The Weightwatchers’ Model for whole school change The Weight-watchers model for changing teaching and The Weightwatchers’ Model for whole school change The Weight-watchers model for changing teaching and learning habits involves: Big, important, agreed goals Small steps and continual feedback Perseverance Collegial support and accountability Recognition of success

AFL: is it an end in itself or a means to an end? UK AFL: is it an end in itself or a means to an end? UK Teaching and Learning Research Project (2009), presented by Mary James in NZ Learning Autonomy (outcome) Learning How to Learn (activity) Assessment for Learning (tools)

Is it time to re-brand AFL? Implementing and sustaining AFL requires change in most Is it time to re-brand AFL? Implementing and sustaining AFL requires change in most of the mechanisms of teaching We need to focus on ‘re-engineering’ teaching, rather than adding something to it The word ‘assessment’ can confuse the issue, especially in secondary schools Why not “Feedback for Learning”? Or even “Teaching for Learning” ? ?

Motivating learners, young and older: the essential ingredients self efficacy ‘Locus’ of control Helpful Motivating learners, young and older: the essential ingredients self efficacy ‘Locus’ of control Helpful feedback As close to self as possible Motivation Achievement

A song to help us remember - to the tune of ‘You are My A song to help us remember - to the tune of ‘You are My Sunshine’ Please feel free to harmonise

 Let’s look at problems pupils can work on Release the magic, inspire to Let’s look at problems pupils can work on Release the magic, inspire to learn Share the criteria, provide great feedback And success you all will earn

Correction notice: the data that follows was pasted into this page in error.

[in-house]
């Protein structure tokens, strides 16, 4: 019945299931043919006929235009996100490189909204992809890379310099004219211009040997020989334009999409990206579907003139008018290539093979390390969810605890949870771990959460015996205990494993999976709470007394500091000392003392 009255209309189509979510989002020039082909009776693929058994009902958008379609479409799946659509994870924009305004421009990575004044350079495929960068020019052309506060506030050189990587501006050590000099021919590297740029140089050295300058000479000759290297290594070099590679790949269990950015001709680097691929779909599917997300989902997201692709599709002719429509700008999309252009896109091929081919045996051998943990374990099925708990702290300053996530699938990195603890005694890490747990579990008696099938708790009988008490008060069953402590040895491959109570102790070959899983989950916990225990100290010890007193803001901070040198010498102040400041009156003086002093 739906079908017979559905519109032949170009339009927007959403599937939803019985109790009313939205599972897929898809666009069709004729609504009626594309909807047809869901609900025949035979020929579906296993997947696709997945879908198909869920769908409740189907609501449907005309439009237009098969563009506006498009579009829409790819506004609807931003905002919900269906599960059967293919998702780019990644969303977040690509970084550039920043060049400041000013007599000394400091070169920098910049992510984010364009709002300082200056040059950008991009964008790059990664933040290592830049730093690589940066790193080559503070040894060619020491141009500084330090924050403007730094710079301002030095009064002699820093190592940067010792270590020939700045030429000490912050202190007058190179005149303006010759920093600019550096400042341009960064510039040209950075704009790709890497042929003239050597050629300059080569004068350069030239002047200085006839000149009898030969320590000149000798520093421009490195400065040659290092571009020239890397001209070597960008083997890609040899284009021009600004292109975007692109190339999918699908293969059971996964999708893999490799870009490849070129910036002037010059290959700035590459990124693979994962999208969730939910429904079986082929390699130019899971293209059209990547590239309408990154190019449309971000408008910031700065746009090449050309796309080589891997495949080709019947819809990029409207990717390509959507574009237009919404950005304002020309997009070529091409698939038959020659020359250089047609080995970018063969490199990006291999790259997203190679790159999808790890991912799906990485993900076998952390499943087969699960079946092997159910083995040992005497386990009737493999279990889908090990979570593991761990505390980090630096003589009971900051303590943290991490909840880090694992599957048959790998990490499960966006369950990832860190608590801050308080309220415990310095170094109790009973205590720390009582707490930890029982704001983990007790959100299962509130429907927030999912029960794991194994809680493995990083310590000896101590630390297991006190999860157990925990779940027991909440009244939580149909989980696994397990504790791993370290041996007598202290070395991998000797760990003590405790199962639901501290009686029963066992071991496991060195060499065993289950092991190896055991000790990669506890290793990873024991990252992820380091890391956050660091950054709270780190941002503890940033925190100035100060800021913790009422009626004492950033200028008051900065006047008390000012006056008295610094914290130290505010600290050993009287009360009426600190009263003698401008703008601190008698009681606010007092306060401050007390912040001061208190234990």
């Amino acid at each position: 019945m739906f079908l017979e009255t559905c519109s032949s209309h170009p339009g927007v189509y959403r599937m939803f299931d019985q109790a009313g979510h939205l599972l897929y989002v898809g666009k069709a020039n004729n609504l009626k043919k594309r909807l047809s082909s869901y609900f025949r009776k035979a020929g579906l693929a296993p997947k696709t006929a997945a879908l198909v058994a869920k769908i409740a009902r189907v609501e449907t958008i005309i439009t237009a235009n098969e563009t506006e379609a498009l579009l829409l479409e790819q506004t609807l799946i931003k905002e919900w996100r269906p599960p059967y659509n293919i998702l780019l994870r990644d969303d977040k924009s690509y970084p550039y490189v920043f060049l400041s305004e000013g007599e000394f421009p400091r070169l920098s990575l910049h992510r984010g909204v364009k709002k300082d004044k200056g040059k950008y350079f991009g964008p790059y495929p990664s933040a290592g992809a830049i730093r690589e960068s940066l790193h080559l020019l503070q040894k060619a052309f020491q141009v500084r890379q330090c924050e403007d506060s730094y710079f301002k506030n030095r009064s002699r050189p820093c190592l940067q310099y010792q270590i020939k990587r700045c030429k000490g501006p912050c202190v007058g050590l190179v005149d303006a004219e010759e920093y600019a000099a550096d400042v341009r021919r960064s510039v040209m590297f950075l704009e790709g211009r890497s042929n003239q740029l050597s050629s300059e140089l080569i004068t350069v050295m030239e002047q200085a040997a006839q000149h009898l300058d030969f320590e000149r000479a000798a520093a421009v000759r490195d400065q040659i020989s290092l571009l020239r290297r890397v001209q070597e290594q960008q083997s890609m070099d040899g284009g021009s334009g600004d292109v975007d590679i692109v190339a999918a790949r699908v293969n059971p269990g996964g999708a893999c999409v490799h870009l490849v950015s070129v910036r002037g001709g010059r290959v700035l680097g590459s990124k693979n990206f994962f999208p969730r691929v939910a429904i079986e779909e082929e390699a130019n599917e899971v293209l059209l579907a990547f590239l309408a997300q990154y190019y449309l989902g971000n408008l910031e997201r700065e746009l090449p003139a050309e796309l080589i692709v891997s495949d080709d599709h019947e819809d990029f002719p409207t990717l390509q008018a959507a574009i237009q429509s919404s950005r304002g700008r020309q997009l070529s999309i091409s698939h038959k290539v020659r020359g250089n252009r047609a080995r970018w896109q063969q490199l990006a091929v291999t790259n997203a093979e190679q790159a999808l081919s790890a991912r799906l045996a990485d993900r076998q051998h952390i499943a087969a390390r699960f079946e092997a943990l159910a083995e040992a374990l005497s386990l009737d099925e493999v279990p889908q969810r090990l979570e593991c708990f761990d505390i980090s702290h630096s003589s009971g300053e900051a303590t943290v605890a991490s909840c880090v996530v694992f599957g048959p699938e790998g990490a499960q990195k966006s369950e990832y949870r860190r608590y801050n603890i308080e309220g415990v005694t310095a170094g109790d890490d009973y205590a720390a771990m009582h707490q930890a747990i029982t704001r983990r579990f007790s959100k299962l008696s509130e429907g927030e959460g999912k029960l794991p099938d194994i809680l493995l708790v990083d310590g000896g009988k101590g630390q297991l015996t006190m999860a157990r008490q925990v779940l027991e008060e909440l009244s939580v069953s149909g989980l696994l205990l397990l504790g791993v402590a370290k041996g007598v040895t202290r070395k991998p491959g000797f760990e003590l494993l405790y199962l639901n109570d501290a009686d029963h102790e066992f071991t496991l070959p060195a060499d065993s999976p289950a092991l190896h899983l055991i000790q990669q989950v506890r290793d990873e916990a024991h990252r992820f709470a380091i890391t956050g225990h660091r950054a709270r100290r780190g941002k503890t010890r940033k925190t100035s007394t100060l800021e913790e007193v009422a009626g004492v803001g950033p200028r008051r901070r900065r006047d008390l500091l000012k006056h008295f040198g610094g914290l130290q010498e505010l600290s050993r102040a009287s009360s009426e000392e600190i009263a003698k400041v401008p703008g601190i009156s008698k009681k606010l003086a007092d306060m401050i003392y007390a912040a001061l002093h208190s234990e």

Our classroom focus is on the learning Not just the levels and the Our classroom focus is on the learning Not just the levels and the test We give our pupils responsibility And they reward us with their best

 Raise motivation, expect achievement Observe and listen, to find the clues And then Raise motivation, expect achievement Observe and listen, to find the clues And then adjust our next steps in teaching To reduce those classroom blues

 What’s in it for me, I hear you asking Why should I bother What’s in it for me, I hear you asking Why should I bother with all this stuff? I’ll tell you why, dear, learning goes deeper And behaviour’s not so tough

LAST VERSE! So there we have it, feedback for learning We know it works, LAST VERSE! So there we have it, feedback for learning We know it works, so why not try Student involvement, in every classroom Children’s learning hits the sky

Thank you Keep in touch : sutton. ruth@gmail. com www. ruthsutton. co. uk Take Thank you Keep in touch : sutton. [email protected] com www. ruthsutton. co. uk Take a look at the story of Winnipeg’s ‘Feedback for Learning’ in ‘Creating Independent Student Learners’ (2006) And check out my first novel, ‘A Good Liar’, (2012)